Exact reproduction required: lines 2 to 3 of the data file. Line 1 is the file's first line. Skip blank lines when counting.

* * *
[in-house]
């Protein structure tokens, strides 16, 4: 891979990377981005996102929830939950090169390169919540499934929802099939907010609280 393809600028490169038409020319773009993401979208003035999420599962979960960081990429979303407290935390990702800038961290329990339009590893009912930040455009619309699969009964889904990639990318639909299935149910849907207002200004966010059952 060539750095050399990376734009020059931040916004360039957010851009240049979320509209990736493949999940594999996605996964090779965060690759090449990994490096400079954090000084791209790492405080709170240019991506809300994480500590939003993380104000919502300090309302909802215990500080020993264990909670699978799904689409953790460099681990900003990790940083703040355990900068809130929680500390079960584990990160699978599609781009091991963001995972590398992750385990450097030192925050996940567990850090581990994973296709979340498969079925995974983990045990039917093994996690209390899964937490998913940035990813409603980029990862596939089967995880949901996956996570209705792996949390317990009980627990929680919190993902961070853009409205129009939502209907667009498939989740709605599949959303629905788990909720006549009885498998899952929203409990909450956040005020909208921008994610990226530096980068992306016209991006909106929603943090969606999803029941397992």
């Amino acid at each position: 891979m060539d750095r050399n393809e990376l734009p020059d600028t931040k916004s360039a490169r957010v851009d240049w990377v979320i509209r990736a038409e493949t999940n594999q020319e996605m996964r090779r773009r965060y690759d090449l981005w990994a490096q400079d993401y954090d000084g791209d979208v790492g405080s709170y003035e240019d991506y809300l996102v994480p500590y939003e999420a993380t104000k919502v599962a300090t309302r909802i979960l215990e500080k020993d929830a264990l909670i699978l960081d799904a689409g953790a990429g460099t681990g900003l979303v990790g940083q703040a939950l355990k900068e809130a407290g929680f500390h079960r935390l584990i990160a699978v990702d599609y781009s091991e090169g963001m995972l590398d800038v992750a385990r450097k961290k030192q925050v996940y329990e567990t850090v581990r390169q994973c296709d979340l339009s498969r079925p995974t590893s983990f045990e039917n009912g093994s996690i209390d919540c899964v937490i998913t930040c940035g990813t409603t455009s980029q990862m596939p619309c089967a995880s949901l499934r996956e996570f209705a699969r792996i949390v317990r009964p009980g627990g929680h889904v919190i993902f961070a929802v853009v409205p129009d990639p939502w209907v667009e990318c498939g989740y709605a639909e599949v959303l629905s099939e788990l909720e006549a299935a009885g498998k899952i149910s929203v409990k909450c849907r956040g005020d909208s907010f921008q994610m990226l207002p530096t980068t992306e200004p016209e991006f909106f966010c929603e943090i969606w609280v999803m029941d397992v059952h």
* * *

């Protein structure tokens, strides 16, 4: 891979990377981005996102929830939950090169390169919540499934929802099939907010609280 393809600028490169038409020319773009993401979208003035999420599962979960960081990429979303407290935390990702800038961290329990339009590893009912930040455009619309699969009964889904990639990318639909299935149910849907207002200004966010059952 060539750095050399990376734009020059931040916004360039957010851009240049979320509209990736493949999940594999996605996964090779965060690759090449990994490096400079954090000084791209790492405080709170240019991506809300994480500590939003993380104000919502300090309302909802215990500080020993264990909670699978799904689409953790460099681990900003990790940083703040355990900068809130929680500390079960584990990160699978599609781009091991963001995972590398992750385990450097030192925050996940567990850090581990994973296709979340498969079925995974983990045990039917093994996690209390899964937490998913940035990813409603980029990862596939089967995880949901996956996570209705792996949390317990009980627990929680919190993902961070853009409205129009939502209907667009498939989740709605599949959303629905788990909720006549009885498998899952929203409990909450956040005020909208921008994610990226530096980068992306016209991006909106929603943090969606999803029941397992």
């Amino acid at each position: 891979m060539d750095r050399n393809e990376l734009p020059d600028t931040k916004s360039a490169r957010v851009d240049w990377v979320i509209r990736a038409e493949t999940n594999q020319e996605m996964r090779r773009r965060y690759d090449l981005w990994a490096q400079d993401y954090d000084g791209d979208v790492g405080s709170y003035e240019d991506y809300l996102v994480p500590y939003e999420a993380t104000k919502v599962a300090t309302r909802i979960l215990e500080k020993d929830a264990l909670i699978l960081d799904a689409g953790a990429g460099t681990g900003l979303v990790g940083q703040a939950l355990k900068e809130a407290g929680f500390h079960r935390l584990i990160a699978v990702d599609y781009s091991e090169g963001m995972l590398d800038v992750a385990r450097k961290k030192q925050v996940y329990e567990t850090v581990r390169q994973c296709d979340l339009s498969r079925p995974t590893s983990f045990e039917n009912g093994s996690i209390d919540c899964v937490i998913t930040c940035g990813t409603t455009s980029q990862m596939p619309c089967a995880s949901l499934r996956e996570f209705a699969r792996i949390v317990r009964p009980g627990g929680h889904v919190i993902f961070a929802v853009v409205p129009d990639p939502w209907v667009e990318c498939g989740y709605a639909e599949v959303l629905s099939e788990l909720e006549a299935a009885g498998k899952i149910s929203v409990k909450c849907r956040g005020d909208s907010f921008q994610m990226l207002p530096t980068t992306e200004p016209e991006f909106f966010c929603e943090i969606w609280v999803m029941d397992v059952h």